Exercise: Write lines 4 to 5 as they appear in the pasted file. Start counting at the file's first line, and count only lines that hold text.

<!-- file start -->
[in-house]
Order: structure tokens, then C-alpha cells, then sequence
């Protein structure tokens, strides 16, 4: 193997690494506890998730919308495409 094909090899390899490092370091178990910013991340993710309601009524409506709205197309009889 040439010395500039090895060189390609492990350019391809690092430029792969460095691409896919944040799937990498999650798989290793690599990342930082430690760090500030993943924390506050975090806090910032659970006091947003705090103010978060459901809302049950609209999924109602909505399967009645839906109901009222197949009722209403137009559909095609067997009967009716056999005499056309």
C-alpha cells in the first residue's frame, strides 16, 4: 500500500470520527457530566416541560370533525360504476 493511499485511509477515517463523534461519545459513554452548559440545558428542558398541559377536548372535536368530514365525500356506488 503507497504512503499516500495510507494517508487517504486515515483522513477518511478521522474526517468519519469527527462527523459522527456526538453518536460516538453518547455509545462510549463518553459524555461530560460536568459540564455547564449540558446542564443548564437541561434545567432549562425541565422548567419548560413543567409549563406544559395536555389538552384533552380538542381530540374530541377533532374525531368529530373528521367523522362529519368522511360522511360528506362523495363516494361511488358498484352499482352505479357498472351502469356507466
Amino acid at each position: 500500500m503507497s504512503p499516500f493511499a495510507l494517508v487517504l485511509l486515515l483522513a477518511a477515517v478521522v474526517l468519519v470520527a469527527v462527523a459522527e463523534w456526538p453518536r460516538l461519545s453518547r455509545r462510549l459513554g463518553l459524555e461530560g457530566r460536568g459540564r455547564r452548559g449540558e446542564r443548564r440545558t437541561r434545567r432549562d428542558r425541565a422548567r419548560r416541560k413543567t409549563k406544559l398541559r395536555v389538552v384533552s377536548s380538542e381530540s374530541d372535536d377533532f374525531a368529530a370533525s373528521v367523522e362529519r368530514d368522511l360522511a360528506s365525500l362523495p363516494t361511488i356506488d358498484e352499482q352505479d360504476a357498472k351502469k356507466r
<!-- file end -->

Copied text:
C-alpha cells in the first residue's frame, strides 16, 4: 500500500470520527457530566416541560370533525360504476 493511499485511509477515517463523534461519545459513554452548559440545558428542558398541559377536548372535536368530514365525500356506488 503507497504512503499516500495510507494517508487517504486515515483522513477518511478521522474526517468519519469527527462527523459522527456526538453518536460516538453518547455509545462510549463518553459524555461530560460536568459540564455547564449540558446542564443548564437541561434545567432549562425541565422548567419548560413543567409549563406544559395536555389538552384533552380538542381530540374530541377533532374525531368529530373528521367523522362529519368522511360522511360528506362523495363516494361511488358498484352499482352505479357498472351502469356507466
Amino acid at each position: 500500500m503507497s504512503p499516500f493511499a495510507l494517508v487517504l485511509l486515515l483522513a477518511a477515517v478521522v474526517l468519519v470520527a469527527v462527523a459522527e463523534w456526538p453518536r460516538l461519545s453518547r455509545r462510549l459513554g463518553l459524555e461530560g457530566r460536568g459540564r455547564r452548559g449540558e446542564r443548564r440545558t437541561r434545567r432549562d428542558r425541565a422548567r419548560r416541560k413543567t409549563k406544559l398541559r395536555v389538552v384533552s377536548s380538542e381530540s374530541d372535536d377533532f374525531a368529530a370533525s373528521v367523522e362529519r368530514d368522511l360522511a360528506s365525500l362523495p363516494t361511488i356506488d358498484e352499482q352505479d360504476a357498472k351502469k356507466r